Hebrew University assigns Russian-speaking faculty to teach at JUM/MGU in areas where JUM/MGU is weak, such as rabbinics and certain periods of Jewish history. The benefits to Hebrew University of this arrangement are: (1) access to Jewish resources in Russia; (2) academic positions for young Russian-speaking Israeli faculty; (3) potential influence in Russian Jewish studies; and (4) enhanced relations between Israel and Russia.

As the joint venture matures, the Center will be assigned classrooms at MGU during the week so that it will be able to adopt a normal class schedule. Exposure to Western institutions and philanthropic processes has led to the creation of an American Friends of the Jewish University in Moscow organization and the production of sophisticated publicity materials.


The 32-page booklet at right is one of several color enclosures in a publicity portfolio designed for potential donors in the West. The booklet includes a profile of the institution (history and status, principles and goals, curriculum and majors, faculty, research, financial resources, affiliations) and other information.



Citing recent developments, Dr. Militarev said that the Center for Jewish Studies and Civilization had received a grant from the Pincus Fund of the Jewish Agency for support of Jewish students in Jewish education. Twenty-five students, of whom 15 are Pincus Fund recipients, are enrolled in a collaborative program with the MGU School of Pedagogy for the preparation of Judaic studies teachers for universities and Jewish high schools in the provinces. Under terms of the grant, the Pincus Fund and the Russian Jewish Congress each pay 50 percent of tuition costs.

JUM/CJSC also is supervising a new Jewish studies program at the Oriental Lyceum, a Moscow high school associated with the MGU Institute of Asian and African Studies. From the eighth grade on, pupils at this school select a concentration in Japanese, Chinese, Arabic, or Hebrew. Three groups of 15 students in the Hebrew concentration have four weekly lessons in Hebrew and one in Jewish tradition and culture. JUM/CJSC graduate students teach at the high school. It is likely that the program will provide future CJSC students. JUM/CJSC is also in contact with several Jewish day schools, hoping to recruit their graduates into JUM/CJSC.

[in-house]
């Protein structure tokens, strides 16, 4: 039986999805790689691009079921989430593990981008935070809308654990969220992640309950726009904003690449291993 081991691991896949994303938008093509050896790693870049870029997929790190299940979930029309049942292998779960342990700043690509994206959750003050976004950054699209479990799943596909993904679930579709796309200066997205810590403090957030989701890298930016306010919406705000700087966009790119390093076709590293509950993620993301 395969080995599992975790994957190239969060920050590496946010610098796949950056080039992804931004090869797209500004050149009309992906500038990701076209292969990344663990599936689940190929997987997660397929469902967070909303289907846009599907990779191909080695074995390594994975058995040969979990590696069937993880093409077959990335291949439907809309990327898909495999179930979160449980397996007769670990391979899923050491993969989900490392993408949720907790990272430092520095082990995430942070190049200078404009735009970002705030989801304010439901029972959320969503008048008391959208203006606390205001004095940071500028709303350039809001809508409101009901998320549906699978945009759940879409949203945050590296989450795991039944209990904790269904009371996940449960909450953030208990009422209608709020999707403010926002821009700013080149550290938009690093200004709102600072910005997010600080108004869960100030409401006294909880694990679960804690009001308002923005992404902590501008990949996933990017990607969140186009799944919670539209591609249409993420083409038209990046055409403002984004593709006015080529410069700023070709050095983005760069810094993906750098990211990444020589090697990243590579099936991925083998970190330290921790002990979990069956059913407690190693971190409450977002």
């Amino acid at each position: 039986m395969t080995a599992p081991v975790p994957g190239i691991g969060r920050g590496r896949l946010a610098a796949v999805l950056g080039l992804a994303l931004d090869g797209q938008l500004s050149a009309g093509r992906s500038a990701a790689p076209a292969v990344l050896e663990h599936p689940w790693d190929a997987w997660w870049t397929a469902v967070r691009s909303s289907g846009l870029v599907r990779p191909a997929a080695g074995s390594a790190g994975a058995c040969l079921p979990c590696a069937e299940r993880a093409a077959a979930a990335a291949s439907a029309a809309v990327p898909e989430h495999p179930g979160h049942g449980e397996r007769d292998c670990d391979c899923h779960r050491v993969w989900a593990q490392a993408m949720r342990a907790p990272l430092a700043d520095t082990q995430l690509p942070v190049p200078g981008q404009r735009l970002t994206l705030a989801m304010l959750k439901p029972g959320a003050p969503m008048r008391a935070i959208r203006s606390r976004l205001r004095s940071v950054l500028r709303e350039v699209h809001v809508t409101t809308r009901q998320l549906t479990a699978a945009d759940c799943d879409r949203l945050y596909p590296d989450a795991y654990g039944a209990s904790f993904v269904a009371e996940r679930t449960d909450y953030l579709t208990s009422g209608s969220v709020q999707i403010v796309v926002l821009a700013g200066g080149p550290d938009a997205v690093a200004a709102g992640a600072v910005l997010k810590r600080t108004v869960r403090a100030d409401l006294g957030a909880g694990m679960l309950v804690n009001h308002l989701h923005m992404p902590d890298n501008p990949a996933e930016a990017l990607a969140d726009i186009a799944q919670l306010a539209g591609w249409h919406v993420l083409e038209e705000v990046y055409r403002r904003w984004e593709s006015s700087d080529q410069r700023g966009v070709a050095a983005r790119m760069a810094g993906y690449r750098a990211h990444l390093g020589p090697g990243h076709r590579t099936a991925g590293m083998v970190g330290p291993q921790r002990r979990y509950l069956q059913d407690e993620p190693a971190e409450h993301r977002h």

8. Project Judaica is a joint project of the Russian State University for the Humanities (RSUH) and the Jewish Theological Seminary (JTS; Conservative or Masorti movement) of New York. RSUH was founded during the glasnost period of the late Soviet era and is housed within the buildings of the former Higher Party School of the Communist Party of the Soviet Union. Project Judaica is an interdepartmental center seeking to train language specialists in Hebrew and Yiddish as well as archivists prepared for research in Jewish archival material.

The writer spoke with Dr. Mark Kupovetsky, a specialist in Jewish sociology and demography, who also serves as Executive Director of Project Judaica.34 Dr. Kupovetsky said that the current enrollment in Project Judaica includes 52 undergraduate students, approximately half of whom are Jewish or partly Jewish.35 Thirty-six individuals have already completed the program; of these, 22 are continuing in graduate school (13 in other countries, four at Project Judaica, and five in other Russian institutions).

Project Judaica offers three majors: (1) archival work, with a concentration in Jewish languages; (2) history of philology, with a concentration combining Jewish history, languages, and culture; and (3) cultural anthropology, with a concentration in Jewish civilization (cultures, history, ethnology). Certain core courses in Hebrew, Jewish history, Judaism, and various Jewish texts are required of all students.

29. See p. 25.
30. See pp. 52-54
31. These include the Russian Jewish Congress and several Moscow-based individual and corporate benefactors, the Pincus Fund of the Jewish Agency, the government of the State of Israel, the American Jewish Joint Distribution Committee, and several other U.S.-based individuals and foundations.
32. Lack of funding has thwarted an agreement with the School of Social Sciences to operate a joint graduate degree program in Jewish communal service with the Wurzweiler School of Social Work at Yeshiva University in New York.
33. The earlier private status of JUM had generated certain difficulties regarding recognition of its degrees.
34. The co-chairmen of Project Judaica are Natalia Basovskaya of RSUH and Dr. David Fishman of JTS. According to Dr. Kupovetsky, Dr. Fishman visits Project Judaica twice each academic year for 10 to 14 days at a time, usually during JTS vacation periods.
35.  Dr. Kupovetsky said that four or five students are followers of the Chabad movement or “other Orthodox” forms of Judaism

Prev | 1 | 2 | 3 | 4 | 5 | 6 | 7 | 8 | 9 | 10 | 11 | 12 | 13 | 14 | 15 | 16 | Next

Click here to view/download a PDF version of this report.
To view/print the above file you must have the free Adobe Acrobat reader. Click here to download the reader.
  Copyright 2007 Baecore Group